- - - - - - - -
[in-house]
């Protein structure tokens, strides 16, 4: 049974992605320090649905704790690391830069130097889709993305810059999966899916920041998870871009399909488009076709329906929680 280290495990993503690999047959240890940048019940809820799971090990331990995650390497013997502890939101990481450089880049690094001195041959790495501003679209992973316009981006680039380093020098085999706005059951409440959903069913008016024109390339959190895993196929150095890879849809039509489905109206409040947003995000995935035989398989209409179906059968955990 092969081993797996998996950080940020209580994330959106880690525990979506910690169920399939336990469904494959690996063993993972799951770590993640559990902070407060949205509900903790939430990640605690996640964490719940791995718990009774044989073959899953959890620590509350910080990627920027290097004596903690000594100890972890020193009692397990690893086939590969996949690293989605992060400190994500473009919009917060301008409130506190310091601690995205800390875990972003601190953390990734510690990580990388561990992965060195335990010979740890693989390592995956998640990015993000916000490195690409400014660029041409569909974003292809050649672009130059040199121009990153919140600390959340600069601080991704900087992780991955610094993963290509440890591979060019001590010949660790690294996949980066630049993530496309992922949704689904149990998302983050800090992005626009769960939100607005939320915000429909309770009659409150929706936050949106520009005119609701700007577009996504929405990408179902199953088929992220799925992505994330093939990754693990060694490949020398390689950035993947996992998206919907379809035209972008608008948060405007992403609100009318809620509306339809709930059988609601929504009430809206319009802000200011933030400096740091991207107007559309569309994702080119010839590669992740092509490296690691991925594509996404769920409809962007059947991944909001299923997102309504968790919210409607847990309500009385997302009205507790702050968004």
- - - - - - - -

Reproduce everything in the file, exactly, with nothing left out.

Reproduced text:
[in-house]
């Protein structure tokens, strides 16, 4: 049974992605320090649905704790690391830069130097889709993305810059999966899916920041998870871009399909488009076709329906929680 280290495990993503690999047959240890940048019940809820799971090990331990995650390497013997502890939101990481450089880049690094001195041959790495501003679209992973316009981006680039380093020098085999706005059951409440959903069913008016024109390339959190895993196929150095890879849809039509489905109206409040947003995000995935035989398989209409179906059968955990 092969081993797996998996950080940020209580994330959106880690525990979506910690169920399939336990469904494959690996063993993972799951770590993640559990902070407060949205509900903790939430990640605690996640964490719940791995718990009774044989073959899953959890620590509350910080990627920027290097004596903690000594100890972890020193009692397990690893086939590969996949690293989605992060400190994500473009919009917060301008409130506190310091601690995205800390875990972003601190953390990734510690990580990388561990992965060195335990010979740890693989390592995956998640990015993000916000490195690409400014660029041409569909974003292809050649672009130059040199121009990153919140600390959340600069601080991704900087992780991955610094993963290509440890591979060019001590010949660790690294996949980066630049993530496309992922949704689904149990998302983050800090992005626009769960939100607005939320915000429909309770009659409150929706936050949106520009005119609701700007577009996504929405990408179902199953088929992220799925992505994330093939990754693990060694490949020398390689950035993947996992998206919907379809035209972008608008948060405007992403609100009318809620509306339809709930059988609601929504009430809206319009802000200011933030400096740091991207107007559309569309994702080119010839590669992740092509490296690691991925594509996404769920409809962007059947991944909001299923997102309504968790919210409607847990309500009385997302009205507790702050968004």